Kerr County, Texas

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Kerr County, Texas
Kerr C IMG 0918.JPG
Kerr County Courthouse, southside view
Map of Texas highlighting Kerr County
Location in the state of Texas
Map of the United States highlighting Texas
Texas's location in the U.S.
Founded1856
Named forJames Kerr
SeatKerrville
Largest cityKerrville
Area
 • Total1,107 sq mi (2,867 km2)
 • Land1,103 sq mi (2,857 km2)
 • Water4 sq mi (10 km2), 0.4%
Population
 • (2010)49,625
 • Density39/sq mi (15/km²)
Congressional district21st
Time zoneCentral: UTC-6/-5
Websitewww.co.kerr.tx.us
 
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Kerr County, Texas
Kerr C IMG 0918.JPG
Kerr County Courthouse, southside view
Map of Texas highlighting Kerr County
Location in the state of Texas
Map of the United States highlighting Texas
Texas's location in the U.S.
Founded1856
Named forJames Kerr
SeatKerrville
Largest cityKerrville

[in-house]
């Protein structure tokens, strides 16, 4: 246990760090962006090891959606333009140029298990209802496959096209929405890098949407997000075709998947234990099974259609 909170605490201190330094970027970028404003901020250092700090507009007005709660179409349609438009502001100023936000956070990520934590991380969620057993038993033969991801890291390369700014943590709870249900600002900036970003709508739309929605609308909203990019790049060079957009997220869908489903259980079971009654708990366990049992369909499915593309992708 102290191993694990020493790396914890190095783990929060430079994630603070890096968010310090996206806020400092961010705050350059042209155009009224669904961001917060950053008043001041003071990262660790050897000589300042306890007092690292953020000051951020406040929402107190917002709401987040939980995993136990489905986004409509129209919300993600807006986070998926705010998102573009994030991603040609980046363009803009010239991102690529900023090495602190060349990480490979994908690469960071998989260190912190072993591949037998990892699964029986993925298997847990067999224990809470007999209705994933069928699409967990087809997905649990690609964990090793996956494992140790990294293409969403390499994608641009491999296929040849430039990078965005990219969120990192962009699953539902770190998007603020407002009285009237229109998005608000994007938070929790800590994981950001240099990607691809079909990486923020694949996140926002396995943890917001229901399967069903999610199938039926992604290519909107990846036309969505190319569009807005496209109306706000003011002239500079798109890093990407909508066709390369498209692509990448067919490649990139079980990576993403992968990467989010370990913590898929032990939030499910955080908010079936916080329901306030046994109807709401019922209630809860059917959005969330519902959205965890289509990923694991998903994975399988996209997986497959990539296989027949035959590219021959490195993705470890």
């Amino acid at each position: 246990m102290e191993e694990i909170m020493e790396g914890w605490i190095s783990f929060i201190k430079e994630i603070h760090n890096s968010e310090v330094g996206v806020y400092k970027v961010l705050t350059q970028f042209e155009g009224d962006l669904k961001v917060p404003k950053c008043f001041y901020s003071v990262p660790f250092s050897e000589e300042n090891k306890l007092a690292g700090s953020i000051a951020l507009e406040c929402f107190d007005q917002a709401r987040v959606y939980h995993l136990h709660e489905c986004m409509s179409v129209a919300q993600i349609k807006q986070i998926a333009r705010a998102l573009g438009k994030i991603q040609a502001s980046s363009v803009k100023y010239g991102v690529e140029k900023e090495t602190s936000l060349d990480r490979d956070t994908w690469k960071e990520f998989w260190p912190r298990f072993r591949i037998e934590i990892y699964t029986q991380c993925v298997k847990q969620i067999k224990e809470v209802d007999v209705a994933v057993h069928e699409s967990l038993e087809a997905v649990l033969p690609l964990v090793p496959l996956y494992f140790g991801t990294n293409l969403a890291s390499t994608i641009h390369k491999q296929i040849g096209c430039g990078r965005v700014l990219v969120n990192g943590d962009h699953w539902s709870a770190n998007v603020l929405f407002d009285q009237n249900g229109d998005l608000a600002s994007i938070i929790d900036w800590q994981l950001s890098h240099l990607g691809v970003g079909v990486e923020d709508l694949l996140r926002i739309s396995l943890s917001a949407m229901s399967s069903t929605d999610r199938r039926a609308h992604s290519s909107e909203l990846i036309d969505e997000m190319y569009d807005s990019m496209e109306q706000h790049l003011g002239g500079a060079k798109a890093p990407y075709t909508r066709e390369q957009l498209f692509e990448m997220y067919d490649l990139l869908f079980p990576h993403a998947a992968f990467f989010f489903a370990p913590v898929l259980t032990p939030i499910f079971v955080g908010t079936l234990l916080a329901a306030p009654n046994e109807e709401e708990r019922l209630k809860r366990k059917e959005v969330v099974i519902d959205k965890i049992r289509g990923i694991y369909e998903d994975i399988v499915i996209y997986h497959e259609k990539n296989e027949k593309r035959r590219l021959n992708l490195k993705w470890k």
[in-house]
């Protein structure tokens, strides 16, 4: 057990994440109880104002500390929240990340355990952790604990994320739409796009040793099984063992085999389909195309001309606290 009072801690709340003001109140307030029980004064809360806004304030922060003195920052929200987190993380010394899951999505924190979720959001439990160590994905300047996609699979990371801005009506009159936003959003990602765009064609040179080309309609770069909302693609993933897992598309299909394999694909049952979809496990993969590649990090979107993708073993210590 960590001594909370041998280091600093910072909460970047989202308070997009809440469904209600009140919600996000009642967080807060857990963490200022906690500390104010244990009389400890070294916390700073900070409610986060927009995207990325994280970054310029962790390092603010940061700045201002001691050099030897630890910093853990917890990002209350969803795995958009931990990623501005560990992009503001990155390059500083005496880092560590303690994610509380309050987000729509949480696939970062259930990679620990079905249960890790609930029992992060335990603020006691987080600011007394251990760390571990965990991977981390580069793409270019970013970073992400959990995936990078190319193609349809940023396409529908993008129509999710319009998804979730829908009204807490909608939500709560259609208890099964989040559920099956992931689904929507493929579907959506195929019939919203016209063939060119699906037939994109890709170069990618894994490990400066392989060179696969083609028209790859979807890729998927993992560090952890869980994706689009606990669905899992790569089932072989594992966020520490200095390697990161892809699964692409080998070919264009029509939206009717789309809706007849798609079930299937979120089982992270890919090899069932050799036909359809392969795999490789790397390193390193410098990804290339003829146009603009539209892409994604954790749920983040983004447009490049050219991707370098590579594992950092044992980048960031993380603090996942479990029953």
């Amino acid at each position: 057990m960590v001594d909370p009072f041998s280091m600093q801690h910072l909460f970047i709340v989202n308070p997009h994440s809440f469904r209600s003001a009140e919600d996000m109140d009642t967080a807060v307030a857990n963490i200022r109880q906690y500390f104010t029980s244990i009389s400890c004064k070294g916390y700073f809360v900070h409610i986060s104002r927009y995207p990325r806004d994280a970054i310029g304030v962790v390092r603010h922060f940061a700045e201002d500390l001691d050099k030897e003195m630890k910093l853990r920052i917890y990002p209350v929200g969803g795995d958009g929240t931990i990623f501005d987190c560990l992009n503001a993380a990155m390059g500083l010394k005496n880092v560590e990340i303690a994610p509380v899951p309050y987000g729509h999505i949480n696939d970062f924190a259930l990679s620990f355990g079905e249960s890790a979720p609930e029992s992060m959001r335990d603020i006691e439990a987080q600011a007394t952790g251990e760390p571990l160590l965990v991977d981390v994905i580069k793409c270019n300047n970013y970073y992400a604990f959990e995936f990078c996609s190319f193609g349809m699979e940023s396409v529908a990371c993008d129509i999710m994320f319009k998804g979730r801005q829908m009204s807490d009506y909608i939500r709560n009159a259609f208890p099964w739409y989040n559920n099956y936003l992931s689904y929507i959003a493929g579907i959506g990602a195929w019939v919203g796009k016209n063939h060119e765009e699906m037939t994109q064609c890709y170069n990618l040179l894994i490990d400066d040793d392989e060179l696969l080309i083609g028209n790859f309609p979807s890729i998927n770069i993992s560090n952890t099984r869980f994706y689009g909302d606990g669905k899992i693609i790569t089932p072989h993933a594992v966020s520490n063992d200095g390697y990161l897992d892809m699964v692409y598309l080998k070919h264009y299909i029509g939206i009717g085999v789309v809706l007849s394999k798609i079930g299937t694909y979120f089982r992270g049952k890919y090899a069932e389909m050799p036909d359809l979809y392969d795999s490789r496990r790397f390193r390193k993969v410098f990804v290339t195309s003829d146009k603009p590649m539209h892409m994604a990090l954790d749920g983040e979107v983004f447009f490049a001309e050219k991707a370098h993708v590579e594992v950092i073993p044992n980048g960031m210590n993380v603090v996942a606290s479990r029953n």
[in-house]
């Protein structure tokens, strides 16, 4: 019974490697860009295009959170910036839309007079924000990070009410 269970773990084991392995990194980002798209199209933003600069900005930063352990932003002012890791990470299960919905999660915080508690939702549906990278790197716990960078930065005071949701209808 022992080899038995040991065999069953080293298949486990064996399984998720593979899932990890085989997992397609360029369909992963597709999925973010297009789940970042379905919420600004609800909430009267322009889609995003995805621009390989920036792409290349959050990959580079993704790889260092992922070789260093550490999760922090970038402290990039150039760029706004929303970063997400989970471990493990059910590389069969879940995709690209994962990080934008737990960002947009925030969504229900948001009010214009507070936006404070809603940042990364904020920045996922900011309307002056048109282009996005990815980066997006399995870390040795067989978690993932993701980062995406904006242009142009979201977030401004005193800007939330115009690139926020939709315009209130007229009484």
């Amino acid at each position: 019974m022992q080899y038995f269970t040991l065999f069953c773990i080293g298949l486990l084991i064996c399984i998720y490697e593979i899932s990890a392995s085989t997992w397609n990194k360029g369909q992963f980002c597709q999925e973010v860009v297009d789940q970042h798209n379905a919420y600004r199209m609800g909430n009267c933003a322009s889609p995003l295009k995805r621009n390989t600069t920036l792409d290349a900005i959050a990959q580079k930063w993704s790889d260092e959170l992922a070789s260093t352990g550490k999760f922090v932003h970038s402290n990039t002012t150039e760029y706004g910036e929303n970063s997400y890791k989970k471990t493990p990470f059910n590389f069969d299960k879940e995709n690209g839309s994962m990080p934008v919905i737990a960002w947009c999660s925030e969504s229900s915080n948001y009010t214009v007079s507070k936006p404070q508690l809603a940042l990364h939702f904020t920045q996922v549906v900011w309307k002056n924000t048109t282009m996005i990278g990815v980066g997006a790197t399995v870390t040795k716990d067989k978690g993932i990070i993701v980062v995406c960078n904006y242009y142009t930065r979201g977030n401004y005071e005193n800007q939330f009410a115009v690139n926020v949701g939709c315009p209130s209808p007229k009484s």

Area
 • Total1,107 sq mi (2,867 km2)
 • Land1,103 sq mi (2,857 km2)
 • Water4 sq mi (10 km2), 0.4%
Population
 • (2010)49,625
 • Density39/sq mi (15/km²)
Congressional district21st
Time zoneCentral: UTC-6/-5
Websitewww.co.kerr.tx.us

Kerr County is a county located on the Edwards Plateau in the U.S. state of Texas. As of the 2010 census, its population was 49,625.[1] Its county seat is Kerrville.[2] The county was named by Joshua D. Brown for his fellow Kentucky native, James Kerr, a congressman of the Republic of Texas.

The Kerrville, TX Micropolitan Statistical Area includes all of Kerr County.

History Timeline[edit]

Geography[edit]

According to the U.S. Census Bureau, the county has a total area of 1,107 square miles (2,870 km2), of which 1,103 square miles (2,860 km2) is land and 4 square miles (10 km2) (0.4%) is water.[26]

Major highways[edit]